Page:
Researcher Examines Effect of Racism on the Health of Whites
Theory-building research points to how a racialized social system of whiteness benefits whites’ health in some ways while adversely affecting whites’ health in other ways.
Date: 10/19/2017 12:00:00 PM
By: Jonathan Goolsby
Contact: Jennifer Malat, firstname.lastname@example.org
Julie Campbell-Holmes, email@example.com
Phone: (513) 509-1114
CINCINNATI, Oh. — Although many studies over the past century have looked at the effect of racism on American health outcomes, an astonishingly small amount of that research has asked how it affects the health of whites.
Jennifer Malat, a professor in the University of Cincinnati’s (UC) Sociology department and current Director of The Cincinnati Project, hopes to change that.
A paper she co-authored, which will appear in a forthcoming special issue of the journal Social Science & Medicine, seeks to establish a framework by which researchers can evaluate the ways that racism can both augment and suppress whites’ health.
“We turn the lens on whites by using tools that have previously been used to understand the health disadvantages of people of color,” Malat said.
“The more we understand how whiteness shapes health in this country, the better equipped we are to improve everyone’s health,” added University of Massachusetts—Boston sociologist Sarah Mayorga-Gallo, who collaborated with Malat to produce their new research framework.
The concept of whiteness and its effects.
Whiteness, in Malat and her co-authors’ view, doesn’t simply refer to membership in a group that’s defined by skin color. Rather, it’s a term used to refer to the economic and social privileges afforded to white individuals in the United States.
“Race in our country is one of the fundamental markers we use to distribute economic and social resources,” Malat said. “Race was created for this precise purpose.”
Racial categories, Mayorga-Gallo asserted, are accompanied by beliefs about people in each group that help individuals make sense of how the world is organized. In the case of the United States, that means making sense of rampant racial inequality, she said.
Rather than include a historically accurate story about why inequality exists, racial narratives reinforce stereotypes about who works hard and who deserves help, Malat said. These incorrect beliefs then influence public policy.
“Restrictive social policies have grown from beliefs about the undeservingness of people of color,” the researchers asserted. “The result most commonly harms whites, who, in contrast to the perceptions of many Americans, constitute the plurality of the poor.”
For example, although the Affordable Care Act gave an estimated 20 million more Americans — many, lower- and middle-class whites — access to health coverage, “many whites viewed Obamacare as a program that would disproportionately benefit minorities.”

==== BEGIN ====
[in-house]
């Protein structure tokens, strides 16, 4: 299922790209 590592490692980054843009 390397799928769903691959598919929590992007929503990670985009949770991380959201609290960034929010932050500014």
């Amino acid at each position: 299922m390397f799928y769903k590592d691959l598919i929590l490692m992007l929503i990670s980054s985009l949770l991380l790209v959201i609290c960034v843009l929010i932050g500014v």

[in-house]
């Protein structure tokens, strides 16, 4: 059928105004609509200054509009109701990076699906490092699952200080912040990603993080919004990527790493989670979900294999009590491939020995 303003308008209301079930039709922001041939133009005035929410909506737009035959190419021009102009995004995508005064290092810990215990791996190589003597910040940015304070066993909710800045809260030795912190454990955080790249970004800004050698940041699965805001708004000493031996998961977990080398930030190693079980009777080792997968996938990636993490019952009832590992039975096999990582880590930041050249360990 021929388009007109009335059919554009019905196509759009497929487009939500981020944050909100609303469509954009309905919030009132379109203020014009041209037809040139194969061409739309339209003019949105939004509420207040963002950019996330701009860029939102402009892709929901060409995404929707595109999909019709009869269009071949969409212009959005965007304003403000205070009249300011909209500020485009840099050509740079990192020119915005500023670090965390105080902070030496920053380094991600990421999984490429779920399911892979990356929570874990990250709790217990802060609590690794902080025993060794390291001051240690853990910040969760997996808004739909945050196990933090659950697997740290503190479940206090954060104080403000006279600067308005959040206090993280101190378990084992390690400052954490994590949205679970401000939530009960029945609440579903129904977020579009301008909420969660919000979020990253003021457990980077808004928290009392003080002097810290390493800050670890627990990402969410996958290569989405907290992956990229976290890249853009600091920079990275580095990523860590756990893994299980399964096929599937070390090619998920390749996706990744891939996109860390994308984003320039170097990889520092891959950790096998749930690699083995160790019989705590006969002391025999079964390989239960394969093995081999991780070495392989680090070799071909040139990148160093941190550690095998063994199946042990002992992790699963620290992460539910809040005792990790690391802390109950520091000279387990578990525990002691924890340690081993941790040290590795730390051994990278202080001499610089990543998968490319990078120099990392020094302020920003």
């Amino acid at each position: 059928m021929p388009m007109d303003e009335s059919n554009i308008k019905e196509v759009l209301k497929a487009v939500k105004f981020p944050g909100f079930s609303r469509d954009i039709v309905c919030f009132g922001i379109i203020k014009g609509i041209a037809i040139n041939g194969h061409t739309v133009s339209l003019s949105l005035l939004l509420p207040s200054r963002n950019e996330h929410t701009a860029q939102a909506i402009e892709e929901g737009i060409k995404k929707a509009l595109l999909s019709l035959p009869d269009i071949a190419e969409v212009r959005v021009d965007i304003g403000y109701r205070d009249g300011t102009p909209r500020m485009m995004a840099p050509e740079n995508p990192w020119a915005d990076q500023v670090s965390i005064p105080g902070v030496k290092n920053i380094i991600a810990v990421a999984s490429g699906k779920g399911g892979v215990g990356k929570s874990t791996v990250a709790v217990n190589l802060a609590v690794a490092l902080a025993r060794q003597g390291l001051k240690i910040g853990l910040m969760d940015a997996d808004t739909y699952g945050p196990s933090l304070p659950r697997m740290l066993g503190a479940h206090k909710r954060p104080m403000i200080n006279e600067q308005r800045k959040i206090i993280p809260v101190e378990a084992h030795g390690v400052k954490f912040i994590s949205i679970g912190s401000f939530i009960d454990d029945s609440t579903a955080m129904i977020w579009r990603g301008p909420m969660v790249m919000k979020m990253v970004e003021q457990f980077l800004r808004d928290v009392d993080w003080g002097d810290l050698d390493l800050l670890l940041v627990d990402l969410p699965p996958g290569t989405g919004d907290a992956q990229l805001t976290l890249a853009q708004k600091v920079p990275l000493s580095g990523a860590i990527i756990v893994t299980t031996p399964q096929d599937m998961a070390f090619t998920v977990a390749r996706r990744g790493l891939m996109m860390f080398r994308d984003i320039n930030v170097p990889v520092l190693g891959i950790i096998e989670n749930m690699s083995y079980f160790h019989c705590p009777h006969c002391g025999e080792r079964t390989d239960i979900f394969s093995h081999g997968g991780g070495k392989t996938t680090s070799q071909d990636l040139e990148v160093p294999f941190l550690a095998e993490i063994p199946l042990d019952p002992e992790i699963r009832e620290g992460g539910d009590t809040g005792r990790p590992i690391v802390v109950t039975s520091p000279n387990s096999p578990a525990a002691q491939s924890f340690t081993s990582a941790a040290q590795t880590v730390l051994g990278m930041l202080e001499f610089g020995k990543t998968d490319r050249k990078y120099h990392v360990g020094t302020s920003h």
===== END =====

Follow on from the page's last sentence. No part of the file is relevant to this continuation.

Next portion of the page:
“As a result of misconceptions about Obamacare and who it benefits, Congress has voted on several bills – none that have yet passed – that would leave millions of Americans without health insurance,” Malat pointed out.
Tracking the negative health consequences of whiteness.
White people have many advantages in American society, Malat observed, including higher average wealth, higher average income, higher average education, and less discrimination.
Those advantages, she said, often lead to whites having better health than their counterparts in other American demographic groups.
But a weak social safety net, as well as common narratives of self-determination and entitlement for whites, can work against them when they experience hard times.
Malat said that adverse health outcomes attributable to America’s obsession with pulling one’s self up by the bootstraps were made glaringly evident during the Great Recession.
As middle and lower-class white America’s fortunes fell, its substance abuse, addiction, mental illness and suicide rates rose quickly.
Those trends were particularly evident among whites with a high school degree or less, who would have benefited from a stronger social safety net and better psychological tools for responding to hard times.
By contrast, other groups — black Americans and Latino Americans, for example — exhibited more resilience. Substance misuse and suicide rates for both groups did not show the same marked increase during the recession.
Such indicators suggest that American whites may exhibit a “limited ability to positively respond to the stress caused by loss of status,” Malat and her co-authors hypothesized.
“White-collar workers have difficulty making meaning of their job loss. Their belief in meritocracy leads them to blame themselves rather than external forces for their situation,” they wrote. “In contrast to whites, blacks are more likely to rely on structural explanations for accounting for their adversities.”
That tendency, Malat speculated, may afford people of color with relative mental health advantages in adverse economic or social circumstances.
She noted that these social, psychological, economic consequences of racial inequality may also account for America’s poor health compared to other countries.
Malat and her colleagues cited a 2016 report by the National Center for Health Statistics that showed white Americans’ life expectancy ranks only 35th in the world — behind that of Cuba, South Korea, Greece and Chile.
“Our system of racial inequality — while it provides a lot of benefits to whites overall — may also harm white people sometimes,” Malat explained.
That, she said, is the fresh perspective that her team’s current research provides.
“We encourage people to think more comprehensively about how the system of racial inequity affects health, including the health of white people,” she said.